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Obama Sets His Sights Small for the State of the Union

Some are big aspirational ideas. But they aren’t the big concrete proposals that come across as doable in this political environment.
Image: President Obama at the Ford Motor Company's Wayne Assembly
epa04550165 US President Barack Obama delivers remarks at Ford Motor Company's Wayne Assembly in Wayne, Michigan USA, 07 January 2015. The President toured the plant which employs about 5,100 people. EPA/JEFF KOWALSKYJEFF KOWALSKY / EPA

Obama sets his sights small for upcoming State of the Union: The details and proposals we’ve heard so far suggest that President Obama is set to go somewhat small in the upcoming State of the Union address, not dissimilar from his 2014 address. This, of course, shouldn’t be surprising given that Obama is entering the fourth quarter of his presidency, and that he now faces a Republican-controlled Congress -- hardly the formula for getting big things done in the modern era. Some of his proposals so far: free community college for qualified students, paid sick leave, expanded broadband. In fairness, these things are hardly akin to the school-uniform proposals during the Bill Clinton Era, and some are big ASPIRATIONAL ideas. But they aren’t the big concrete proposals that come across as doable in this political environment. In fact, this list of proposals looks more like an agenda for a presidential candidate. What say you, Hillary Clinton?

Obama to hold presser with Cameron

At 12:20 pm ET, Obama and British Prime Minister David Cameron hold a joint press conference at the White House. This comes after a flurry of anti-terrorism raids in Europe. NBC News: “Anti-terror police in Belgium raided a town east of Brussels on Thursday, killing two terror suspects in a dramatic shootout that was part of a crackdown on Islamic extremists returning from Syria.” Also: “Other raids on the homes of men who'd returned from Syria were conducted across the country, prosecutors said. The men were suspected of planning attacks on Belgian police stations.” In addition, the presser comes as NBC’s Jim Miklaszewski confirms, per senior Defense officials, that 400 American military forces will take part in the training of moderate opposition fighters from Syria. The first 300 will be deployed to Saudi Arabia, Qatar and Turkey. The U.S. is negotiating with a fourth country in the region to provide training facilities. Oh, and will Obama and Cameron be able to top what Secretary of State John Kerry did in France today -- have James Taylor play, “You Got a Friend.” Seriously.

A big speech for Romney

The Republican National Committee has billed tonight’s 10:00 pm ET speech by Romney as brief remarks at the RNC’s winter meeting. But make no mistake: This is an important speech for Romney, because the GOP pile on continues for him. The latest example: prominent establishment Republican Vin Weber. “I'm not happy, frankly, with the way he's chosen to re-enter presidential politics, and I think his friends need to be honest with him about that. He's a great man, he'd be a great president but there's not a lot of precedent for somebody losing the election and coming back four years late, becoming the nominee,” he told Bloomberg. More Weber: “I think that Gov. Romney had two increasingly good years after losing the presidency and now he’s had one pretty bad week.” Ouch. (Weber is no bomb-thrower; realize he’s giving voice to what many establishment Republicans and conservatives have been saying behind the scenes over the last week.) Outside his loyalists and inner circle, Romney has a perception problem. And so tonight’s speech is a chance -- maybe his last? -- to turn that perception around if he’s indeed going to run. One other thing about Romney: Yes, he was his party’s 2012 nominee, and he’s earned plenty of chits campaigning for other Republicans recently. But he’s NEVER been a beloved figure by many in his party. That helps explain some of the reaction his reemergence is getting.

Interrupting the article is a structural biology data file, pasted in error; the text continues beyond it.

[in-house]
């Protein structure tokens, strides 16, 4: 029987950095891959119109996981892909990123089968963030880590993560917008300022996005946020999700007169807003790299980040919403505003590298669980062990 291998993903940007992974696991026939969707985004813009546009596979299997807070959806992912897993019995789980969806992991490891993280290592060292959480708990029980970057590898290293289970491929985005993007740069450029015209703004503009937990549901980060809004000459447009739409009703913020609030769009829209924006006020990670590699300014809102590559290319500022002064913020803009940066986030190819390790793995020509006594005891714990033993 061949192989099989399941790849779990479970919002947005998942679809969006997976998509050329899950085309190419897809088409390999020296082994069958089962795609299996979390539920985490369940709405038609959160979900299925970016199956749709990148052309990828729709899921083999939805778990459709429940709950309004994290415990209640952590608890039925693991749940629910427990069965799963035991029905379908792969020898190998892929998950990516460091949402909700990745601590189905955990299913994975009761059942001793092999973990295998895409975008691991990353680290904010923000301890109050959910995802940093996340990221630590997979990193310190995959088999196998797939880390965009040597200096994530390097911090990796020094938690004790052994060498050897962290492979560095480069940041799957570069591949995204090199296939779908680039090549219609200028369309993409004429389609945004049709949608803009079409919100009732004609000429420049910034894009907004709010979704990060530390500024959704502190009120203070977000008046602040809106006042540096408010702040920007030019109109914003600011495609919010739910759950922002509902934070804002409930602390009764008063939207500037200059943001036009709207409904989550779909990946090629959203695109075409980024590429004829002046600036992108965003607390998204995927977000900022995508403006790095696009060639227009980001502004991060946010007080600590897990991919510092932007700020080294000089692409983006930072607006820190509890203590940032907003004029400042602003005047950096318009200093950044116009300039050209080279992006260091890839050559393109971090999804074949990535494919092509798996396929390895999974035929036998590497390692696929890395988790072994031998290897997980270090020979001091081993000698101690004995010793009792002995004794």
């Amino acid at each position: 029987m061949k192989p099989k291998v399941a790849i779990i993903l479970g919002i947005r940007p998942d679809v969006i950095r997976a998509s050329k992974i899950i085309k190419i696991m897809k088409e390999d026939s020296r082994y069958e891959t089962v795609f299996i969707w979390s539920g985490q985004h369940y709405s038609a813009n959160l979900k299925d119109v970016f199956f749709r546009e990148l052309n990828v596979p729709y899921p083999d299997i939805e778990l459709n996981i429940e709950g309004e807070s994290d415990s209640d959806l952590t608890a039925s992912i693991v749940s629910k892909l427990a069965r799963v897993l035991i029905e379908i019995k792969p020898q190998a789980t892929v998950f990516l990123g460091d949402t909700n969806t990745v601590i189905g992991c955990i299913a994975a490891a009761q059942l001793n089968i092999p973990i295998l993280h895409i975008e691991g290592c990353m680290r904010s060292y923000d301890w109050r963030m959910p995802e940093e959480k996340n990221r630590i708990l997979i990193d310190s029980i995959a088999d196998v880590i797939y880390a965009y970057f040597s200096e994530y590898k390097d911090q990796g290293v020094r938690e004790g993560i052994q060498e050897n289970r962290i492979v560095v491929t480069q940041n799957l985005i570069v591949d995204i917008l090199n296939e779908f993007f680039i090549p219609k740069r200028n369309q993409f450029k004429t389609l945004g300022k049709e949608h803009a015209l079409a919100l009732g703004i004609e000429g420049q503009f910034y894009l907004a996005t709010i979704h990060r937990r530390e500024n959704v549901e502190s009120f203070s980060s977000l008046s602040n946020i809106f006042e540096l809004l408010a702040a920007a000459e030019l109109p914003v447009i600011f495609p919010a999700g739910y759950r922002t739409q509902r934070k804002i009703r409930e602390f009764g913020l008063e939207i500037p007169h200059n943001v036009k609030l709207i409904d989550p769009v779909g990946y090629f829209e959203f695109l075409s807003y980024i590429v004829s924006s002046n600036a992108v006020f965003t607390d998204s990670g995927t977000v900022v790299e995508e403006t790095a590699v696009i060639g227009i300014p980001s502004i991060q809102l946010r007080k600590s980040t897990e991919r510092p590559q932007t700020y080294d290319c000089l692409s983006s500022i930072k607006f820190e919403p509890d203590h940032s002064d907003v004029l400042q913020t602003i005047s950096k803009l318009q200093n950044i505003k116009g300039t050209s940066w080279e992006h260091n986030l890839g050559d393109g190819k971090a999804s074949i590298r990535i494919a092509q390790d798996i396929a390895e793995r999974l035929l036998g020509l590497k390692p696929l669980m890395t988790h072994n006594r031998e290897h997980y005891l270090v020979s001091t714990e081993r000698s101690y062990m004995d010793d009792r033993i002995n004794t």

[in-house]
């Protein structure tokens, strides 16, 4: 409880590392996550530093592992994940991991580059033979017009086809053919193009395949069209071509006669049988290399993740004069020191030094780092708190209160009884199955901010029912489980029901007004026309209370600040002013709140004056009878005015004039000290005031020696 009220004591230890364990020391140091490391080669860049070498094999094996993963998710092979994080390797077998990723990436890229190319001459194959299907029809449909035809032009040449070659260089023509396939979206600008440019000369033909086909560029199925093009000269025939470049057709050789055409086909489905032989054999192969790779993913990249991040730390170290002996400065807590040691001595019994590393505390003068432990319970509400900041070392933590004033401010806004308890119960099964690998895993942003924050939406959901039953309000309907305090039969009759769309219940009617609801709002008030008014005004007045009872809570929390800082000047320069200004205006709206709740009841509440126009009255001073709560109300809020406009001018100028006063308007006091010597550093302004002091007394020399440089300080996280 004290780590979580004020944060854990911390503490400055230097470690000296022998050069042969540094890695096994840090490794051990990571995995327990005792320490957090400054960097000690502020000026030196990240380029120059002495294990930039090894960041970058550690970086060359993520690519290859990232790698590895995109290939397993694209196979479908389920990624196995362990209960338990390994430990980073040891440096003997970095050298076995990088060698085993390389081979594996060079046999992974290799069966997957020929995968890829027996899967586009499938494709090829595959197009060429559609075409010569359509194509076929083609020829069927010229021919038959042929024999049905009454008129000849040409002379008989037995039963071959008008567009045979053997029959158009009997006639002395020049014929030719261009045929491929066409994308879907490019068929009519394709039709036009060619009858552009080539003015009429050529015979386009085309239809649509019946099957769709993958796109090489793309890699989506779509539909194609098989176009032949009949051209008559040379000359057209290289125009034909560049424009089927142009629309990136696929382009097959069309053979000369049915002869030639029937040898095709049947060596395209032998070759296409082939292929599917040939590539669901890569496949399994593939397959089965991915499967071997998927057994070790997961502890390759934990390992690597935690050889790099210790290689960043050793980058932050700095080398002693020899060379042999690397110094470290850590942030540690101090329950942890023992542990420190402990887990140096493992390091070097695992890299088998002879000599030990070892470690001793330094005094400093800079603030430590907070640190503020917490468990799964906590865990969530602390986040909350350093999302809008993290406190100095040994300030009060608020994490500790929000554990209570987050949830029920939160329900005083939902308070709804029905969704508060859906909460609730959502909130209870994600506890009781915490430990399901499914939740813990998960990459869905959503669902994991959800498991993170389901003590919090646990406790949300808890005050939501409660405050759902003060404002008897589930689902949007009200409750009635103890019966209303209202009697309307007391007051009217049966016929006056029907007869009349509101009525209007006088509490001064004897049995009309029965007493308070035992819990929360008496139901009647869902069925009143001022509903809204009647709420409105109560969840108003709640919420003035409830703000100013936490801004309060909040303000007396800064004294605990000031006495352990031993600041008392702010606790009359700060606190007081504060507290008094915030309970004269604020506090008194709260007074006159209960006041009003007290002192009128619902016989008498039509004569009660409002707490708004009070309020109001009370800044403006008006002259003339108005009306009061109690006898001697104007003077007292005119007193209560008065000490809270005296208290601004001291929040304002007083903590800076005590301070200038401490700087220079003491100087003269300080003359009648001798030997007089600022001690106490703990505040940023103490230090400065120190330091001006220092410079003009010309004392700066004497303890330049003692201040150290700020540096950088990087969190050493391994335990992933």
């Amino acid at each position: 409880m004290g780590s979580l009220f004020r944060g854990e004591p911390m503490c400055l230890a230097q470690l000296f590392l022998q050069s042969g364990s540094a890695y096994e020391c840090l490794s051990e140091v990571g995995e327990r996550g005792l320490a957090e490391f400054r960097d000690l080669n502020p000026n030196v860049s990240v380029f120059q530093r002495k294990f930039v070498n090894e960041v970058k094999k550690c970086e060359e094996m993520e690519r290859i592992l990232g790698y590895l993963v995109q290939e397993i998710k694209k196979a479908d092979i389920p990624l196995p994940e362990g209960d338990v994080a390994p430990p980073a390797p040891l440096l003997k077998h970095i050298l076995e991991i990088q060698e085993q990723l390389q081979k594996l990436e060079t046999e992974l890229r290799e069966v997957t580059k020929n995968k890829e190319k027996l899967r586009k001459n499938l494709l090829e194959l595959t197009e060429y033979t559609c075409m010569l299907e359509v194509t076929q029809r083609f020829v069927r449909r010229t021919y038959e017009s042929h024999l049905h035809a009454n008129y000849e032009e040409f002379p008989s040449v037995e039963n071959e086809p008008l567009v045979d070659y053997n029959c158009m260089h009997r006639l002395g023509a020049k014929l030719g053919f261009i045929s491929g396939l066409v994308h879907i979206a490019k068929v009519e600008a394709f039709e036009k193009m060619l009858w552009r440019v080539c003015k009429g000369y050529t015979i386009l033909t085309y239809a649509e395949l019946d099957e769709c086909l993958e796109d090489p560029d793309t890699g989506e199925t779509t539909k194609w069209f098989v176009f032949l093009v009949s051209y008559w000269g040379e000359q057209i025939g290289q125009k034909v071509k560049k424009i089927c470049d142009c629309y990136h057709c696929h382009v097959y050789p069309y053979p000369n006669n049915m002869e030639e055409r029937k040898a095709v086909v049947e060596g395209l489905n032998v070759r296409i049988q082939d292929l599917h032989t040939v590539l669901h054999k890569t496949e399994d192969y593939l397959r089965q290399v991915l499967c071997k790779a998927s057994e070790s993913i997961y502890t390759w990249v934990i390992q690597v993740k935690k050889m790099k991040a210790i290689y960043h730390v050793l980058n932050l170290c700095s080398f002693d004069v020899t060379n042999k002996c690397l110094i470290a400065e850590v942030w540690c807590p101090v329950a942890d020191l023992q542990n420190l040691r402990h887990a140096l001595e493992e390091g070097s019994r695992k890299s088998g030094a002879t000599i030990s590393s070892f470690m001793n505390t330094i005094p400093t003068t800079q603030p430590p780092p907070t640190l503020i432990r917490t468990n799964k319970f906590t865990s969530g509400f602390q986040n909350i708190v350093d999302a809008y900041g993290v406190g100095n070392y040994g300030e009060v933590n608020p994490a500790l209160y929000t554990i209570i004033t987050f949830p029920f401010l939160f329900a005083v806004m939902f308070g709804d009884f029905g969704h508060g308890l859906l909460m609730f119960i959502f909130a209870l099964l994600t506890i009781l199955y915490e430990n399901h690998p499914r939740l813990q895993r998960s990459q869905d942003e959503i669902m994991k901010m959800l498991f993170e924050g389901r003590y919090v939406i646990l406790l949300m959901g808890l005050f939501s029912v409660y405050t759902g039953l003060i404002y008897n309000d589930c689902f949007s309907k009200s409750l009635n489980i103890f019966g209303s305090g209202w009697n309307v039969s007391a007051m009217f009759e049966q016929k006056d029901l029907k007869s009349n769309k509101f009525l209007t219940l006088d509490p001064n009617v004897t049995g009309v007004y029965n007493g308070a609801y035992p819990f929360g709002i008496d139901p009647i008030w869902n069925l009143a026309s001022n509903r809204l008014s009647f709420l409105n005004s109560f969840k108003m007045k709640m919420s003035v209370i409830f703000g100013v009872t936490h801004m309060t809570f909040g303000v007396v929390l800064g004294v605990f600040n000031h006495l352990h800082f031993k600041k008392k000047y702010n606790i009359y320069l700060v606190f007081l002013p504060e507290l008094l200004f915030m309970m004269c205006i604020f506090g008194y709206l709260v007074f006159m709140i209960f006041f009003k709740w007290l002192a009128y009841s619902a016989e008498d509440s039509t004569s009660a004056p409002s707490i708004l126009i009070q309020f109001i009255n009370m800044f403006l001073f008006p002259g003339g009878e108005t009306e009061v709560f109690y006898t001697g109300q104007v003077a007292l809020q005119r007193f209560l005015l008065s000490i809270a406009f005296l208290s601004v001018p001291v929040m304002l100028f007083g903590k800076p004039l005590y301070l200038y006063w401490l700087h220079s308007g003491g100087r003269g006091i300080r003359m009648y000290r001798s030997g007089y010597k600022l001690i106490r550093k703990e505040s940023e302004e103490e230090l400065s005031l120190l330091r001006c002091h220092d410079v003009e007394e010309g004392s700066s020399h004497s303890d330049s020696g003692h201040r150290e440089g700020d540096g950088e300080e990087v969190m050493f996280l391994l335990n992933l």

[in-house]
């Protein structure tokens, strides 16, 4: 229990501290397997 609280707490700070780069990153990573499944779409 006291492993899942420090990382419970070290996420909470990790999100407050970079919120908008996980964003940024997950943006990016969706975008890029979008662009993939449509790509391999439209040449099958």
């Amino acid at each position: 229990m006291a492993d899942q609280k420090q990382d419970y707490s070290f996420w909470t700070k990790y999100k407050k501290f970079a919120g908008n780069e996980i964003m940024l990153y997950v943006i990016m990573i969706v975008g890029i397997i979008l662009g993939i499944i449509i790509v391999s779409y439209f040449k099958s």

Cory Gardner: House Republicans made mistake in voting to roll back Obama’s immigration action

Last November, maybe the most impressive GOP victory was Cory Gardner’s Senate win, because it came in a state where Republicans haven’t had success in 2004 and where there’s a growing diverse and urban population. Well, now he’s saying House Republicans -- he was one of them until two weeks ago -- made a mistake in voting to roll back Obama’s executive actions on immigration. “‘Instead of just saying “no,”’ Republicans need to ‘actually come up with a solution,’ Gardner said in an interview on Public Broadcasting System's ‘Charlie Rose’ program," per Bloomberg’s Al Hunt. “Just to stop this or that isn't the best foot forward."

Beware of the State of the Union response curse!!!

Speaking of impressive GOP wins last November, another Republican star in the Senate is freshman Sen. Joni Ernst (R-IA), who was tapped to deliver the GOP’s State of the Union response on Tuesday. Our immediate reaction: Have pity on Joni Ernst. Why? Because of the curse of the State of the Union responders. Here are the last eight:

2007: Jim Webb (out of politics, although he’s making a quixotic presidential bid)

2008: Kathleen Sebelius (Obamacare rollout!)

2009: Bobby Jindal (uncomfortably awkward intro, his star has fallen)

2010: Bob McDonnell (felony conviction)

2011: Paul Ryan (losing VP nominee, though he still a top GOP voice)

2012: Mitch Daniels (out of politics)

2013: Marco Rubio (the great water incident, maybe running for the White House)

2014: Cathy McMorris Rodgers (safe – SO FAR)

On “Meet” this Sunday

NBC’s Chuck Todd will interview the new editor of Charlie Hebdo, White House Senior Adviser Dan Pfeiffer, and GOP Sen. Lindsey Graham.

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